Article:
- The Washington Times - Friday, July 20, 2001

Muddy waters
Republican members on Capitol Hill are being warned not to touch the Gary A. Condit story with a 10-foot pole, according to one high-ranking Republican aide.
Rep. J.C. Watts Jr., Oklahoma Republican, "said at the Republican leadership meeting this week that GOP leaders should not say a word about Condit to the press, because it just 'muddies the waters,'" says the Republican aide, referring to the embattled California Democrat and his missing intern girlfriend, Chandra Levy.
Meanwhile, at another recent gathering, we're told a senior Republican leadership member asked Mr. Condit point-blank if he was considering resigning from Congress, to which Mr. Condit is said to have replied: "Not at all, because I've done nothing wrong."

Condit factor
"So you write in advance about two Playboy bunnies wearing only strategically placed lettuce leaves and roasting meatless hot dogs on Capitol Hill this week, and then you leave us hanging," writes Jeff, an obviously disgruntled reader in Buffalo, N.Y. "So, how did they look?"
The hot dogs looked great, Jeff.
But to genuinely answer your question, our political observer in attendance, Steve A. Brown, reveals that over 500 veggie dogs and hungry souls were served by the Playboy bunnies in the space of an hour.
"Based on what I saw, the majority of those lining up for the treat were congressional staffers and largely male," says Mr. Brown. "Two current members of Congress and two former (members), all Democrats, tried the PETA (People for the Ethical Treatment of Animals) treat. One member even went back for seconds."
As for the other congressman?
"The other current member had a staff get him his nonmeat hot dog because, as the member said, 'I have to watch the Condit factor.'"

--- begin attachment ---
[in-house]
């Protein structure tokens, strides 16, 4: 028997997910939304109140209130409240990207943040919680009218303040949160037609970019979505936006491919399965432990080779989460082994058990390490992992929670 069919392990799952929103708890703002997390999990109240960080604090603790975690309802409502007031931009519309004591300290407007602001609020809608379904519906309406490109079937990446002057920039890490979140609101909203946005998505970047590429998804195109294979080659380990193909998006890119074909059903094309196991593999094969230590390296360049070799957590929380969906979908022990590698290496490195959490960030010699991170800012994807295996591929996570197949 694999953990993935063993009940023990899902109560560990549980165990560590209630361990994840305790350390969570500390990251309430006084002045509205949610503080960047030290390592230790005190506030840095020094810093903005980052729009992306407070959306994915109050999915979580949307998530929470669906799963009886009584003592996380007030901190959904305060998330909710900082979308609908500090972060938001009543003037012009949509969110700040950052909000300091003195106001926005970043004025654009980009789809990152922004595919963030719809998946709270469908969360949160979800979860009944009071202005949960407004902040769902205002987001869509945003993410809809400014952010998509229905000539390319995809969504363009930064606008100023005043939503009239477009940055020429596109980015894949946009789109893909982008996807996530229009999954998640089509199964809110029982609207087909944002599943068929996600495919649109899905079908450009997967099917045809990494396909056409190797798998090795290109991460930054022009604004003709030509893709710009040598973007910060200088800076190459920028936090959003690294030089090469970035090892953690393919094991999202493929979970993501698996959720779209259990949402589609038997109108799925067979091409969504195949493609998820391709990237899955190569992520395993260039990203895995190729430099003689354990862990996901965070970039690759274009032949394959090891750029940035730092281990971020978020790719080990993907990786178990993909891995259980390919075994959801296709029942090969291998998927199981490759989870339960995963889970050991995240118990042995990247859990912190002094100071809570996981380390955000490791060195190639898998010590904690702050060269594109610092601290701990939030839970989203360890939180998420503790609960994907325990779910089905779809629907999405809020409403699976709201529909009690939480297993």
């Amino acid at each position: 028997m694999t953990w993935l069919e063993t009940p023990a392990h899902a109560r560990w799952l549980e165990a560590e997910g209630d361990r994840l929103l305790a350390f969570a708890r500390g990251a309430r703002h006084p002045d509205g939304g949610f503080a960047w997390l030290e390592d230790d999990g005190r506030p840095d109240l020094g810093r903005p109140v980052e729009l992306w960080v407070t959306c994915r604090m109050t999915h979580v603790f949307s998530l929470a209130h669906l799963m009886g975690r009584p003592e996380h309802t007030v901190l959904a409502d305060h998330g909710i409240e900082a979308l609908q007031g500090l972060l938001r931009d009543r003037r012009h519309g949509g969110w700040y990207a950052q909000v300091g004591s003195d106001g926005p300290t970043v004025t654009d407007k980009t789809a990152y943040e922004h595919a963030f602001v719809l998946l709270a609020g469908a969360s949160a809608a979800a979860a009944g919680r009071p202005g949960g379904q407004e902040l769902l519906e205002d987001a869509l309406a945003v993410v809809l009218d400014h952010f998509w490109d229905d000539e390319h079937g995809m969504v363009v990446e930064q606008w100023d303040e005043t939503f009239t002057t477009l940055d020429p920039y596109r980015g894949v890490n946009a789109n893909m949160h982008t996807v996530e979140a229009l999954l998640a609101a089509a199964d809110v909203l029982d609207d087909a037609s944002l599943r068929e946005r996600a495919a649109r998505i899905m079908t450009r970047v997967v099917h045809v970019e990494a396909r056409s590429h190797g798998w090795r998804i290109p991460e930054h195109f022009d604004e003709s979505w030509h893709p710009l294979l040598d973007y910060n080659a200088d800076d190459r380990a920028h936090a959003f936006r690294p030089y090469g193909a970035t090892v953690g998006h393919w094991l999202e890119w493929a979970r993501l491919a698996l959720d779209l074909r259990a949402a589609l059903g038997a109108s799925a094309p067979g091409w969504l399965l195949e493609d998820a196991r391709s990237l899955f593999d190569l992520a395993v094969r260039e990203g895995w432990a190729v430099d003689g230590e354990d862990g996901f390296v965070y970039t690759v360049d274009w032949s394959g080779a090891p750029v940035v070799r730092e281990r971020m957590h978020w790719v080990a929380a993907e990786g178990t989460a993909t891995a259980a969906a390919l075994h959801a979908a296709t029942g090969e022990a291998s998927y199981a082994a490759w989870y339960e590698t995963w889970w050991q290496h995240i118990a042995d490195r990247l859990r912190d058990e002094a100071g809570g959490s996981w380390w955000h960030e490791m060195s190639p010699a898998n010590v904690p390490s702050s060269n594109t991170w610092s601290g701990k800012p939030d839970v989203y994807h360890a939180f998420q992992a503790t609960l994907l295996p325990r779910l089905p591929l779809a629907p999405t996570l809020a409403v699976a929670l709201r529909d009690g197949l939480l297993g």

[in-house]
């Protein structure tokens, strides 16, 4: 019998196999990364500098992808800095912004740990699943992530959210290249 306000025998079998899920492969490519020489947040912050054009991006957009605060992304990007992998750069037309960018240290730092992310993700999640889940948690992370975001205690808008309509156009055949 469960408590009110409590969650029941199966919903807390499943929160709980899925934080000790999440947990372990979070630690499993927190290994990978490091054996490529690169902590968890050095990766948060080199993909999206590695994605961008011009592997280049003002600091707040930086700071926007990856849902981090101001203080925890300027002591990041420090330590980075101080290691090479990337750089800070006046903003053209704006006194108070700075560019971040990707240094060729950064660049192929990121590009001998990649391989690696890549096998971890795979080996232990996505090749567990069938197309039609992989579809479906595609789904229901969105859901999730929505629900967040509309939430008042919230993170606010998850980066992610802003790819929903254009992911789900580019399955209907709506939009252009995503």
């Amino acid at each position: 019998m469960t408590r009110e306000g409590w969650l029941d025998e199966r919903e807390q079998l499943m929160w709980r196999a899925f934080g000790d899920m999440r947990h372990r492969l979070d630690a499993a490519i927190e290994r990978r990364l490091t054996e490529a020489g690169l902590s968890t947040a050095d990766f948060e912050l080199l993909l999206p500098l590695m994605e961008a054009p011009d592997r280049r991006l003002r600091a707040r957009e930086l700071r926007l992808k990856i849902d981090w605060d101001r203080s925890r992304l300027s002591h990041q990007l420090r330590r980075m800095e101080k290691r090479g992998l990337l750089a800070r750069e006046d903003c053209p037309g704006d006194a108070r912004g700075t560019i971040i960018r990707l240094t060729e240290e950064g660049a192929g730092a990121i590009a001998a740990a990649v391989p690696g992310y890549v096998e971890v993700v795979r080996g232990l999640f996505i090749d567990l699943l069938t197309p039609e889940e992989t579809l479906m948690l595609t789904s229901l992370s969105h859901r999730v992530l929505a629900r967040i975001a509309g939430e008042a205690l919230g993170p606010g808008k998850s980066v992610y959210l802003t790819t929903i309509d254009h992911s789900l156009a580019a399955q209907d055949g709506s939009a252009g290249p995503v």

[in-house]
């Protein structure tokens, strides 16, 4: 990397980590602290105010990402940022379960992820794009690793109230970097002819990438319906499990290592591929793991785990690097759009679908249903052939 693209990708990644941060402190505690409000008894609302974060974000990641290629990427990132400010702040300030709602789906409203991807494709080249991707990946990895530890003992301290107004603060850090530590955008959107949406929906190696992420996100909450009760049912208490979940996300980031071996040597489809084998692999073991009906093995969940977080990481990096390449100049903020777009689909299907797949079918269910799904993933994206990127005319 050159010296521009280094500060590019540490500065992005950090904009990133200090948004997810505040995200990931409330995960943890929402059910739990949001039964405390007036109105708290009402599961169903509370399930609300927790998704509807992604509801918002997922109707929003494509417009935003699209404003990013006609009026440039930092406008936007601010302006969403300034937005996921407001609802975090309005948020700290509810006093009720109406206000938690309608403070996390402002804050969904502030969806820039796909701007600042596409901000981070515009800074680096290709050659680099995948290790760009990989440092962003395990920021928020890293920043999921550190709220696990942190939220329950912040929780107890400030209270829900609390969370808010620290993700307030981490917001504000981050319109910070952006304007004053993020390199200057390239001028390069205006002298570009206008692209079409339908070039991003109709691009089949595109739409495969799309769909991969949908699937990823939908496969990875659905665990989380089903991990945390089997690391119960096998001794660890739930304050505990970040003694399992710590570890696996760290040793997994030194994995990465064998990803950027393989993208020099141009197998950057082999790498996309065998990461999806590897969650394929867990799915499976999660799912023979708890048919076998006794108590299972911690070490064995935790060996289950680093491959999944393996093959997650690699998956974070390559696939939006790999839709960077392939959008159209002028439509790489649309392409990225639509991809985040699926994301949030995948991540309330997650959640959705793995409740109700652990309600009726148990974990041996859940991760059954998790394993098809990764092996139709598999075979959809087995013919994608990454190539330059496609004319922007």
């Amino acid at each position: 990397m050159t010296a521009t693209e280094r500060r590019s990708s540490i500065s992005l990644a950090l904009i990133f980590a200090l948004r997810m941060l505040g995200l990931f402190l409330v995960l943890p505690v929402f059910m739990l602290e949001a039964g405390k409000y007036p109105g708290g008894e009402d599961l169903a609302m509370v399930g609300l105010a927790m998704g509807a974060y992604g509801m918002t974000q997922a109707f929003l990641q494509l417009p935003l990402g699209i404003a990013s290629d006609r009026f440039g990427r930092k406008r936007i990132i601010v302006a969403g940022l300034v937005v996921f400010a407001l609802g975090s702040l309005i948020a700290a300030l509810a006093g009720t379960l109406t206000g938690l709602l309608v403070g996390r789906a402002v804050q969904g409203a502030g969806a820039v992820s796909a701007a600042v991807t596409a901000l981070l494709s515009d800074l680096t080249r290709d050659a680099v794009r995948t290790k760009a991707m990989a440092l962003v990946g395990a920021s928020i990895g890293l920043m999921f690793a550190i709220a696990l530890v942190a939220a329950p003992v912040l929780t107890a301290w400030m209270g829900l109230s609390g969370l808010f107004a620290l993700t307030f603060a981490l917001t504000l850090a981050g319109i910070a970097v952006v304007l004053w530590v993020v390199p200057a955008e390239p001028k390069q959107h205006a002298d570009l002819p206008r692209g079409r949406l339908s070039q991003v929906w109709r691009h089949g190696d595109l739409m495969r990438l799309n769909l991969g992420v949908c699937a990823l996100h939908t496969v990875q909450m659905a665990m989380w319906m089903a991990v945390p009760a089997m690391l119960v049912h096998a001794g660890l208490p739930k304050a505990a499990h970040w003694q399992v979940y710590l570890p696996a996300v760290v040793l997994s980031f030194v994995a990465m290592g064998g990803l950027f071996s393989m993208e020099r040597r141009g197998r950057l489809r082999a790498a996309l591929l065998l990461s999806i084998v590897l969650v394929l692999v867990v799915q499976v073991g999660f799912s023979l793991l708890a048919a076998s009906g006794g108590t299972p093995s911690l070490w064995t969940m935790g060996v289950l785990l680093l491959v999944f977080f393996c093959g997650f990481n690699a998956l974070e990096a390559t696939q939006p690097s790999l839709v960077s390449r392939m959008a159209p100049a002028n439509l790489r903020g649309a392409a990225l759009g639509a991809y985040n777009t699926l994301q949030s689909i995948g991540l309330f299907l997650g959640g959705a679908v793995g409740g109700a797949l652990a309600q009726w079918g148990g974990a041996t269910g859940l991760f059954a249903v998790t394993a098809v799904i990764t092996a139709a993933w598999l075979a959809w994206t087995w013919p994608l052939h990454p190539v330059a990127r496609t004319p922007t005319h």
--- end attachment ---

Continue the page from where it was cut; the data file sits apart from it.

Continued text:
Who needs fiction?
Marguaret Peterson of Sacramento, Calif., says she paid a visit Wednesday to the Sacramento Public Library, where a Signet paperback "jumped off the shelf at me."
The book in question was the 1999 novel "Capitol Scandal" by Sarah Gregory. It's the story of a Democratic congressman and an intern with whom he was having an affair. Then something horrible befalls the intern.
"Her body is found in Rock Creek Park," says Mrs. Peterson. "In fact, Rock Creek Park is mentioned in the second paragraph. The park is the choice of 'Washington runners of the lean and mean variety. …'
"One big difference between the book and real life is that victim Courtney Lee's body is found by Page 3, when a predawn jogger stumbles over it," says our reader. "The congressman, by the way, is from a prominent Texas political family."

Not impressed
Rep. George P. Radanovich, California Republican, tell us how he really feels about the leadership of California Gov. Gray Davis.
"This is one of the most obscene examples of incompetence I have ever seen."

Sicilian survivor
Speaking of crimes in Washington, of which there are far too many, Leoluca Orlando, a former mayor of Palermo, Sicily, who's been praised by Hillary Rodham Clinton for his crime-fighting efforts, arrives in Washington Monday to discuss with members of Congress the key role he played in curbing organized crime, corruption and violence in his homeland.
The president of the Sicilian Renaissance Institute, Mr. Orlando is author of the new book, "Fighting the Mafia and Renewing Sicilian Culture." Born and raised in Palermo, he came of age as the Sicilian Mafia was nearing the peak of its power, and says he was drawn to politics as a means to its end.
Working tirelessly to debunk the myth that Mafiosi were "men of honor," the mayor not surprisingly was marked for death along with other prominent leaders and magistrates. But unlike many of his friends, he managed to survive, surrounded by armed guards and moving from place to place in armored cars.
Ultimately, Mr. Orlando and other leaders were successful in reversing a century of Mafia influence. Last year, only a few murders were recorded in Palermo, none related to the Mafia, compared to the hundreds of murdered bodies that once littered the city's streets.
With the United States now victim to widespread crime and corruption, Mr. Orlando says he's coming to Washington to offer some important lessons.

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